NFL Team Report - Chicago Bears - NOTES, QUOTES
--Questions over the fate of defensive coordinator Mel Tucker apparently will not be resolved until more evaluation is done by Trestman and Emery. However, Trestman and Emery both indicated the importance of injuries to the defense's failures, which would seem to absolve Tucker.
Trestman saw a different defense at season's end than the one on the field through three games. That's when defensive tackle Henry Melton was injured. Middle linebacker D.J. Williams, cornerback Charles Tillman and linebacker Lance Briggs soon followed Melton to the sidelines.
"We had a defense that was flying around to the ball, we had a defense that was creating turnovers, we had a defense that was scoring, we had a defense that was being disruptive," Trestman said. "The game plan going into Pittsburgh spelled that out. We were able to be creative because of the people that we had on the field. We created pressure with our linebackers and changed it up on the Steelers because of who we had on the field, we had weapons.
"We went through a period of injuries and we had a dramatic dropoff."
--Another popular thought is the Bears could switch to a 3-4 from a 4-3. It's an idea Trestman wouldn't discount, saying everything at this point "is on the table in terms of discussion."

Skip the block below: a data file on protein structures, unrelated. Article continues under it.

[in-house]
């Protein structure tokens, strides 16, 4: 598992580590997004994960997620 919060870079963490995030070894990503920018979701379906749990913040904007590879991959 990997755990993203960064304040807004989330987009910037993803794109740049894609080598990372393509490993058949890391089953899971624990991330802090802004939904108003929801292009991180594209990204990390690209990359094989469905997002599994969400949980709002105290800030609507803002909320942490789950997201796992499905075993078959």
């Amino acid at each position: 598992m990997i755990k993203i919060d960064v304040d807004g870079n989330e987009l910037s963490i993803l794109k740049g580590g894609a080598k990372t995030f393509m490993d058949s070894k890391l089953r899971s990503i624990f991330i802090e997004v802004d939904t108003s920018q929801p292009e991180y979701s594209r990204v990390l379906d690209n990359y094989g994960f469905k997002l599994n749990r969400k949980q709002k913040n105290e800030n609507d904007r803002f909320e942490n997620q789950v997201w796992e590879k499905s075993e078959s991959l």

He was non-committal, though, and whether they keep Tucker or hire a coordinator will not dictate their scheme.
"I can say this: We know we have the coaching ability to move scheme. We have that kind of intellect in this building," Trestman said.
The decision on a scheme will come after personnel evaluations help the Bears decide whether they have the players on the roster to be effective in schemes other than their current 4-3 with Tampa-2 influence.
"Once we get an evaluation from inside-out of what our players can do, then we'll move forward with what we can do with them schematically, and then we'll have an influx of players, as well," Trestman said.
--Last offseason Emery made it clear he doesn't discuss the team's personnel plans in any detail, before the draft or free agency, but he did make a loud statement about direction they'll look in May for the draft."I will just tell you we're going to be a younger defense," Emery said. "The draft will be focused in that area."